Helping vulnerable young people start life independently has far-reaching effects
When care leavers and homeless young people reach adulthood they are at a high risk of debt, eviction and homelessness. They start living independently earlier than their peers, often lack essential life skills and experience, and don’t have strong family networks to support them.
A lot of resources are ploughed into housing care leavers and homeless young people temporarily. And the costs to these young people are high and far-reaching. Homeless people die, on average, 30 years earlier than the general population.
There’s also a huge financial cost. Social landlords pay £8,000 per eviction, and for each person who returns to homelessness, it costs the government £26,000 per year.
Testing hypotheses to define the challenge
We did some exploratory research to define the problem that needed solving. We started by reviewing Settle’s programme materials, speaking to Settle staff and mapping stakeholders. We also looked at how other organisations had shifted to remote delivery.
From this, we created a set of 7 hypotheses to test:
- Learning from other organisations’ pivot to digital will provide solutions to most of the problems Settle are facing.
- Substantial improvements can be made by reviewing Settle’s service through the lens of service design principles.
- Not all the problems Settle’s users are currently having with the service can be resolved through a digital solution.
- The best way to ensure the success of a digitised service is to make it as close to face-to-face interactions as possible.
- For digital services to be successful, infrastructure (e.g. connectivity, data usage, download speed) and environment/external forces (e.g. digital literacy/familiarity/training/motivation changes) are as critical as the availability of the digital service.
- Digital services will result in less time to complete interactions, an improved user experience for young people and Settle’s clients, fewer pain points experienced in the service blueprint, and data not being lost.
6 key areas to focus on getting right remotely
We then moved on to descriptive research with young people, staff and partners. This was aimed at understanding how the current programme works in more depth, its strengths and challenges, and what young people’s key needs are.
This led us to develop a set of insights in 6 areas:
- 1 The Essence of Settle - what makes Settle different
- 2 Communication of what Settle offers
- 3 Referrals process
- 4 Geography
- 5 Session content and materials
- 6 Communication preferences
How might we…
We workshopped together to check our understanding and synthesise problem areas into ‘How Might We?’ questions. We then brainstormed solutions to these and assessed the ideas for desirability, feasibility, and viability in the short and medium-term.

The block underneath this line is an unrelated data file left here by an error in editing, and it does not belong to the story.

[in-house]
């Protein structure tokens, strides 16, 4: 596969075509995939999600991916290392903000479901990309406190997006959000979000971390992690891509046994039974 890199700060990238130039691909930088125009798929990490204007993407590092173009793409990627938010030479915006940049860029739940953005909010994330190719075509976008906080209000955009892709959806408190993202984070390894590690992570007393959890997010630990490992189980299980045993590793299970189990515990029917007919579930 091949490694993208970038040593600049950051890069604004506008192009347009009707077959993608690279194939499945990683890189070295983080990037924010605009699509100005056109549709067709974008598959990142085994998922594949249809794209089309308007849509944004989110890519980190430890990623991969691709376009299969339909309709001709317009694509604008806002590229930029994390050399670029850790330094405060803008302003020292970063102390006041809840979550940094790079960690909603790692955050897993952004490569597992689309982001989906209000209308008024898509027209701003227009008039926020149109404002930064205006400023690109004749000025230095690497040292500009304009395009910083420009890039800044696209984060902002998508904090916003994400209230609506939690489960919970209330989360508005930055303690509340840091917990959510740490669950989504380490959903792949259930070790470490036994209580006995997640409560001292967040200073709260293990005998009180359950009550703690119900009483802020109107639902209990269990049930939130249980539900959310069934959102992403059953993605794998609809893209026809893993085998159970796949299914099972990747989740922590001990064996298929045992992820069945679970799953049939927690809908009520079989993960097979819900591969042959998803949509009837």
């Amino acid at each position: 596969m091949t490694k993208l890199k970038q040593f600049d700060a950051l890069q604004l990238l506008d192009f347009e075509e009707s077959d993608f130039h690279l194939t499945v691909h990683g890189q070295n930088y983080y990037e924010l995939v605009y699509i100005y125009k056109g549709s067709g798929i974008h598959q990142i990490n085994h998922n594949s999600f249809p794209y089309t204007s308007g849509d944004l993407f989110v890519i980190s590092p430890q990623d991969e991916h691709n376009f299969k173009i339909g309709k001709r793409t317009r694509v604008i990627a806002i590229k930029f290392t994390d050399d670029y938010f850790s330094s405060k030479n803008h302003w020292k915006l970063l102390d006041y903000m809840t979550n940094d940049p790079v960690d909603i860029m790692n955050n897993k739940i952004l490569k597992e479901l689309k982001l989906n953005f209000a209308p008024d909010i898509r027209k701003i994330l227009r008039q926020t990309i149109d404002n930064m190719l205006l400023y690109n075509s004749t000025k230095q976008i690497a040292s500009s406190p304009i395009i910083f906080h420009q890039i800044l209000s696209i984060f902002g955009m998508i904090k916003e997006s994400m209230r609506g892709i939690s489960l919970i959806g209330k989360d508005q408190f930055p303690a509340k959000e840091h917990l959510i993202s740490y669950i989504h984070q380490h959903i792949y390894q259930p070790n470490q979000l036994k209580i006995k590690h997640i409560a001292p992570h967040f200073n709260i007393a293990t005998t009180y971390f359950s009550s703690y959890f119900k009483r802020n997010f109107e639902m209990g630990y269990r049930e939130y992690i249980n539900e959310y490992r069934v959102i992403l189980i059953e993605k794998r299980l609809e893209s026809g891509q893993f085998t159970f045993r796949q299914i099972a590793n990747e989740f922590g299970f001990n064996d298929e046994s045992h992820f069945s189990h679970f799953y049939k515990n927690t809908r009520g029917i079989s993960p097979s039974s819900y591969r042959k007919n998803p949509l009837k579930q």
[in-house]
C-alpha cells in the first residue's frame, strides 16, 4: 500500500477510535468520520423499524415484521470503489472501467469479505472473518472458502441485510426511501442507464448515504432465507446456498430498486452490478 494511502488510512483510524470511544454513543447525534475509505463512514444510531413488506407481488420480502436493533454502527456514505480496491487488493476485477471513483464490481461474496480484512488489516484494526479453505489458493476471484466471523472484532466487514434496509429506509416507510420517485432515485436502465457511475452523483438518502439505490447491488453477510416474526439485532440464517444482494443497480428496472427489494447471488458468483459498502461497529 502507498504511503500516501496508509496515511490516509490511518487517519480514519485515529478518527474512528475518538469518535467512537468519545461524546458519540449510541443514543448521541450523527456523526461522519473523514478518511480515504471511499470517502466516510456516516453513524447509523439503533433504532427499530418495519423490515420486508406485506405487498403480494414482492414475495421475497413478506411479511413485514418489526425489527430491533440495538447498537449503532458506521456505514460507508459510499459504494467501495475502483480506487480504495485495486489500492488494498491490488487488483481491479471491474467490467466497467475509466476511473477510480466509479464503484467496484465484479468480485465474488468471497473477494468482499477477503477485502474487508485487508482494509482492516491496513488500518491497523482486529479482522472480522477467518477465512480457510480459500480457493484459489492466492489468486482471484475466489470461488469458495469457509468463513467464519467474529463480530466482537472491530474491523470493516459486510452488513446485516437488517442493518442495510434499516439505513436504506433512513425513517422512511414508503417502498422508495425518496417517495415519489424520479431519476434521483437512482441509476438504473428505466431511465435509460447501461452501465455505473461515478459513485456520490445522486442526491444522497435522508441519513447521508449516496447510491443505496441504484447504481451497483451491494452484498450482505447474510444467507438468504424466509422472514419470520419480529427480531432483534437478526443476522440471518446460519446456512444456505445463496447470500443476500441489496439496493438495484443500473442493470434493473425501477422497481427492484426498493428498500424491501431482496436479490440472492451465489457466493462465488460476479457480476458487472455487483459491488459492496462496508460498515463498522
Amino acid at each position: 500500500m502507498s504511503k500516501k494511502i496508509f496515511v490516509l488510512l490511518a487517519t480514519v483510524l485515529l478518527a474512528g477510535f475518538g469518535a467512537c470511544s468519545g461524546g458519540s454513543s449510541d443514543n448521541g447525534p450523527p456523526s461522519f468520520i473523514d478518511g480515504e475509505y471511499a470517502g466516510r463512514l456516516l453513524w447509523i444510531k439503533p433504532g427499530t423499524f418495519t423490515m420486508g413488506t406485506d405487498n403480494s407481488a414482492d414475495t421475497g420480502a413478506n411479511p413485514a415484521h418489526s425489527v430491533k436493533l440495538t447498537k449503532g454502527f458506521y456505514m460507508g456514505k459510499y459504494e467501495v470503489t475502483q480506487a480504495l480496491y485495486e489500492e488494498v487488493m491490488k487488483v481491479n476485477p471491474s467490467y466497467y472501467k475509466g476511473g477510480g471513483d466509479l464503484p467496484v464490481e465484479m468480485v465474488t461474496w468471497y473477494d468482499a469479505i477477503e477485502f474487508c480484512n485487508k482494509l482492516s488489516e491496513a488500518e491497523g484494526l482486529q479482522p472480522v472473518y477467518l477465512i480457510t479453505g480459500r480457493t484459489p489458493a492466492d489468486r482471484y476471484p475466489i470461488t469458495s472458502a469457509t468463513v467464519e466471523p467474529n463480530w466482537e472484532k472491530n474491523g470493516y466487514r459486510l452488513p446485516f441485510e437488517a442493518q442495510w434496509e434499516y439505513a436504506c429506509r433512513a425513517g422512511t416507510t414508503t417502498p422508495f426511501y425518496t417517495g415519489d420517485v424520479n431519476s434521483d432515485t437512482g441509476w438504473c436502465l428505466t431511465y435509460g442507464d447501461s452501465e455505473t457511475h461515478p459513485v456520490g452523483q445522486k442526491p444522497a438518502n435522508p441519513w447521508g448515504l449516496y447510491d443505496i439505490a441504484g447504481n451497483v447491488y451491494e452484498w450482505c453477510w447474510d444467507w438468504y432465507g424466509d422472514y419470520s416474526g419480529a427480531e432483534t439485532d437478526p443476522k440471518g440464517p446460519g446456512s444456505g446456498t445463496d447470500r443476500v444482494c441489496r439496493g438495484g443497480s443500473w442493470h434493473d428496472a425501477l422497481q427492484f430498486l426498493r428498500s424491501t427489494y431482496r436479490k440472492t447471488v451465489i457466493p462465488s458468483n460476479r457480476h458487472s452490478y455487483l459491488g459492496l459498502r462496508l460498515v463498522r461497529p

Following that, we worked up a selection into recommendations that could be taken forward and created a full deck of findings, recommendations and a user journey map synthesising the research.
Throughout the process, we worked in the open with Settle, sharing emerging findings and insights at weekly Show and Tells and jointly deciding on areas to dive deeper into.
“We don’t want to become a call centre”
Digital isn’t always remote, remote isn’t always digital
Our initial brief was to help Settle shift to digital. Unpacking this revealed that Covid had already forced Settle to shift, but that the shift was to remote, not necessarily digital. This nuance was significant – not all remote services need to be digital, and not all digital services need to be remote.
By changing the focus to looking at shifting to remote we were able to explore where digital products and services were most appropriate and where they weren’t.
Interviews revealed that the most important characteristics that defined Settle were the human connection between staff and young people, and the flexibility provided in meeting young people’s needs.
We could then explore how to prioritise resources to streamline some key processes. This enabled the service to be as flexible and personal as possible, using digital resources where appropriate and freed up staff time to focus on maintaining that human relationship.
We hadn’t considered the benefits of remote service delivery. Some young people actually preferred not to discuss certain topics face to face, and meeting via phone gives greater flexibility to the young person and less travel time for Settle staff.
Making programme materials accessible and independent of staff (whether in a book or an electronic resource) enables young people to access them whenever they need them. For some young people a digital resource works best, for others, it may be a handbook.
Building a flexible, human-centred service to reach more young people
Settle have been delivering a fully remote service during the pandemic. They’ve had an increased number of referrals for the service we were helping them to develop, enabling them to reach more young people outside of London who need their support.
Demand for Settle’s services has increased and they are finding ways to adapt their service to the needs of each person they support, which is one of the strengths of their human-centred approach. They’re working on a video and printed book to introduce the programme to young people and have started a referral feedback survey.
It’s a remarkable amount to achieve in any year, let alone 2020. We’ll be sharing updates on Settle’s work with young people, during and in the aftermath of Covid-19 as we get them.